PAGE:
"Amália doesn't need a successor or a daughter, because her music is still alive."
Marty Lipp talks with the next generation of fadistas: Mísia, Mariza, Cristina Branco and Dulce Pontes.
Imagine if The Beatles had dominated rock for 60 years instead of the 10 they were together; that would begin to give you an idea of the kind of dominance that Amália Rodrigues had over Portuguese fado.
Like Spanish flamenco, Argentine tango and the American blues, fado rose from poverty, where daily hardscrabble existence sparked the urge to cry out, albeit artistically.
Like the other genres, fado eventually was embraced by the more "respectable" parts of society. Its pervasive melancholy, which first found sympathy among homesick sailors and the urban poor, became a touchstone for an introspective people whose land looks out onto the expanse of the Atlantic Ocean.
Rodrigues began her career in 1939 and became the undisputed queen of fado for the next several decades, retaining her status through her semi-retirement. With her powerful voice and sense of high drama, Rodrigues seemed to shout down fate itself and held audiences rapt.
In the years after Portugal's peaceful "Carnation Revolution" in 1974, fado was marginalized because it had been touted by the former dictators. In a strange twist of fate, however, fado has become more popular worldwide since Rodrigues's death in 1999. One reason has been the rise of a handful of young talented women who the press regularly dubs heirs to Rodrigues. Even in the U.S., where we are accustomed to Hollywood happy endings and sugary pop music, there is a small, growing audience for the bittersweet emotional palette of fado.
Three of the new generation of fadistas have recently released albums stateside: Mísia's "Ritual" (Erato), Mariza's "Fado Em Mim" (Times Square) and Cristina Branco's "Corpo Illuminado" (Decca). A fourth, Dulce Pontes, has taken time off to have a child, but released the ambitious "O Primeiro Canto" (Polydor) last year, which explored fado and other types of traditional Portuguese music.
Someone unfamiliar with fado would probably have trouble hearing any difference between the three fadista's recent releases. While similar, they have some subtle differences: Mísia's is a bit grittier, Mariza's shows some influence of jazz and Branco's is a bit prettier and less dramatic.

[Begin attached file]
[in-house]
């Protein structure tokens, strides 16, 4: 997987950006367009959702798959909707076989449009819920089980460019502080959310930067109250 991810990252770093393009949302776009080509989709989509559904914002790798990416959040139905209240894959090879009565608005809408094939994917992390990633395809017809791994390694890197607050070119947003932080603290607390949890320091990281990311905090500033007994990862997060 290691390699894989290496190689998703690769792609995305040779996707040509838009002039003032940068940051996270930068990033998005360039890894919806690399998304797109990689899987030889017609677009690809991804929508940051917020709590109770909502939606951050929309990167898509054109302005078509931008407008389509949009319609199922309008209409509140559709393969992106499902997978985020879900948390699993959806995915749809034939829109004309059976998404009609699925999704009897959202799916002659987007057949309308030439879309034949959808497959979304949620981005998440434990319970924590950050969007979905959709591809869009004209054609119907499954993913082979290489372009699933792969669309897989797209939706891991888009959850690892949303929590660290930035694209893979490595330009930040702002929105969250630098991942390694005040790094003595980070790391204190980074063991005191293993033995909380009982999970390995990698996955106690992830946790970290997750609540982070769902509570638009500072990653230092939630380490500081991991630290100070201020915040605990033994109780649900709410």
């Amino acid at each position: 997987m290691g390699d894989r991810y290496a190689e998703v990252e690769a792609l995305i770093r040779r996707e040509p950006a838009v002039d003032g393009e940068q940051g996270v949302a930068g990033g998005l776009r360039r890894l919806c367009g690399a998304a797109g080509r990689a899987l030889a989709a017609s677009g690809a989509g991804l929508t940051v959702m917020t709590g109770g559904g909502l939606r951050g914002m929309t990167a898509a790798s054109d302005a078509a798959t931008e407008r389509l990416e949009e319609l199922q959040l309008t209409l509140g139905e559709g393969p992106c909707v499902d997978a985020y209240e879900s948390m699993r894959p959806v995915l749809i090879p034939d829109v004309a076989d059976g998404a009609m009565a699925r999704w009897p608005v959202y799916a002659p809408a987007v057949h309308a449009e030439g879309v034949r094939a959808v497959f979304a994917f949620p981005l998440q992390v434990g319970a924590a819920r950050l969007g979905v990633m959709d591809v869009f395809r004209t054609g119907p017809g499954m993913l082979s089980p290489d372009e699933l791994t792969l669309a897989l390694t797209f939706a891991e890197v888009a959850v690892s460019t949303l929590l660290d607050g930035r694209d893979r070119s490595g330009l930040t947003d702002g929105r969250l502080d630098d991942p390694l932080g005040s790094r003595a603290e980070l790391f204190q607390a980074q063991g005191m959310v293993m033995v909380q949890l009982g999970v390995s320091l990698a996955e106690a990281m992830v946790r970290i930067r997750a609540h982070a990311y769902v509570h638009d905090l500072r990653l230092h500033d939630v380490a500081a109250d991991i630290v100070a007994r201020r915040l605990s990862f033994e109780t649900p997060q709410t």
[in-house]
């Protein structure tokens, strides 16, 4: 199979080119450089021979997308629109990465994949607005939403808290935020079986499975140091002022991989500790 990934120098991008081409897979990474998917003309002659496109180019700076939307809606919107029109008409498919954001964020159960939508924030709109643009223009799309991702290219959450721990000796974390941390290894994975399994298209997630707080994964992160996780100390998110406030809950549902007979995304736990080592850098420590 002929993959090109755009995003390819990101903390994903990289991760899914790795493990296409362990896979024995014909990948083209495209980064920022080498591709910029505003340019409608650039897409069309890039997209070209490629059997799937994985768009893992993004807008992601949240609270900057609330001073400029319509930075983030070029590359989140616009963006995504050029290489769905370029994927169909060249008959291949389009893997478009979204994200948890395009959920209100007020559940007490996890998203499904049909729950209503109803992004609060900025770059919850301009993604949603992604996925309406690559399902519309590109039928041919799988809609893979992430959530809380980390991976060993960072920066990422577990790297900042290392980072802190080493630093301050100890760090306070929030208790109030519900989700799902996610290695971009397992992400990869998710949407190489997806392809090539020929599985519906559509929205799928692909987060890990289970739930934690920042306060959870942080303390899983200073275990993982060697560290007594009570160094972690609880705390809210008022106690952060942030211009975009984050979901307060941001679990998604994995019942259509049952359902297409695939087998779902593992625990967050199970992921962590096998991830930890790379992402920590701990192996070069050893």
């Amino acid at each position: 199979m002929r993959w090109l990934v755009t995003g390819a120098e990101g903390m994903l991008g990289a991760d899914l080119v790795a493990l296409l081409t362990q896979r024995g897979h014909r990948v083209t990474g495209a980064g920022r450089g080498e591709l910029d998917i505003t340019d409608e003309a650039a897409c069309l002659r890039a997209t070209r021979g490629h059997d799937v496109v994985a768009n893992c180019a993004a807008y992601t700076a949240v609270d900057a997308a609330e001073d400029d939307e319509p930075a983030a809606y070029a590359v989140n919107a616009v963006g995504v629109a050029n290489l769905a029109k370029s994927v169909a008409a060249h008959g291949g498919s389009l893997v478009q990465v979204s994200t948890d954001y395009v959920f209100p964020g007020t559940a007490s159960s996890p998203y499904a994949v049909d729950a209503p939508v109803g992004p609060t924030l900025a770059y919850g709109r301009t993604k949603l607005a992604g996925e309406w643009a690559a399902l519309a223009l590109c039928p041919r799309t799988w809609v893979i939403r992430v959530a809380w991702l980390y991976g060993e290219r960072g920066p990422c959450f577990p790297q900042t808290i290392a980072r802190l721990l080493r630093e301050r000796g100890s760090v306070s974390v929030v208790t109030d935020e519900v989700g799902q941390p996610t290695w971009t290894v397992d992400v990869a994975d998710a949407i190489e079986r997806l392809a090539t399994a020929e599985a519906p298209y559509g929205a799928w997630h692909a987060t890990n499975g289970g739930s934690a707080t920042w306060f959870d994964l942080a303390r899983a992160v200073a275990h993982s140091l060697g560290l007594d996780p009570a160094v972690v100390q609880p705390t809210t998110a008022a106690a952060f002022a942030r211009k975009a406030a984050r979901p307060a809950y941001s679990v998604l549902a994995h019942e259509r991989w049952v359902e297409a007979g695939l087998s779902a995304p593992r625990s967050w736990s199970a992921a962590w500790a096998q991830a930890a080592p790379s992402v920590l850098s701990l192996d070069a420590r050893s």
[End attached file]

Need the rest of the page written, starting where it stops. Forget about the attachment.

Mísia has been singing fado professionally since 1990. She said she had planned to make a more intellectual fado album, but changed her mind just as she was about to begin recording. She said a visit to a small fado house inspired her to recreate the intimacy of a small performance space. Her new goal, she said, was to express "physical emotions" rather than cerebral ones.
She recorded on older recording equipment, she said, that "can capture the beautiful parts of a vocal and also the imperfections." She recruited veteran musicians, some of whom had recorded with Amália Rodrigues, and they recorded songs from start to finish instead of patching together the technically perfect parts of different takes. Finally, she said, she included songs from popular fado lyricists instead of the contemporary poets that she had tapped for her prior work.
Mariza was born in the former Portuguese colony of Mozambique, but immigrated to Portugal when she was five years old. Although she started singing fado as a child, hearing it first at her parents' restaurant in Lisbon, she gave it up when she was a teenager. She said her friends told her, "don't sing fado, it's for old people," so she began singing bossa nova, blues and jazz.
Five years ago, she realized that she needed to be true to herself and take up fado professionally. "It's like breathing, it's me," she said of fado.
Branco fell for fado on her 18th birthday in 1990 when her grandfather gave her a Rodrigues album. Her career took off after she first gained fame outside her homeland, in the Netherlands.
The wizard behind Branco's success is Custódio Castelo, who is her guitarist, arranger, producer, songwriter and husband. Still, Branco has a gorgeous voice and mesmerized a Manhattan audience last fall when she performed.
Pontes began as a rock singer, but eventually found her way to fado. She said that fado is "very special music to express myself, almost like a prayer, with great respect. It's not necessarily sadness...it's putting yourself naked in a very deep sense."
Mísia pointed out that fados are about everything from bullfights to anarchic politics. "But," she said, "the fados that travel better, and that foreigners like better, are the sad ones."
The singers also do not chafe at being compared to Rodrigues. "It's a big compliment," said Mariza, saying it would be akin to a jazz singer being compared favorably to Frank Sinatra or Ella Fitzgerald.
"Amália doesn't need a successor or a daughter," said Mísia, "because her music is still alive."
Article by Marty Lipp
Amalia Rodrigues has literally hundreds of recordings available, so just seek her out at any good record store. If you are a complete novice with her music, you might try the collection, "The Art Of Amalia" - CF
Many other recordings of music from Portugal are available at cdRoots
Read Marty Lipp's full interview with Dulce Pontes
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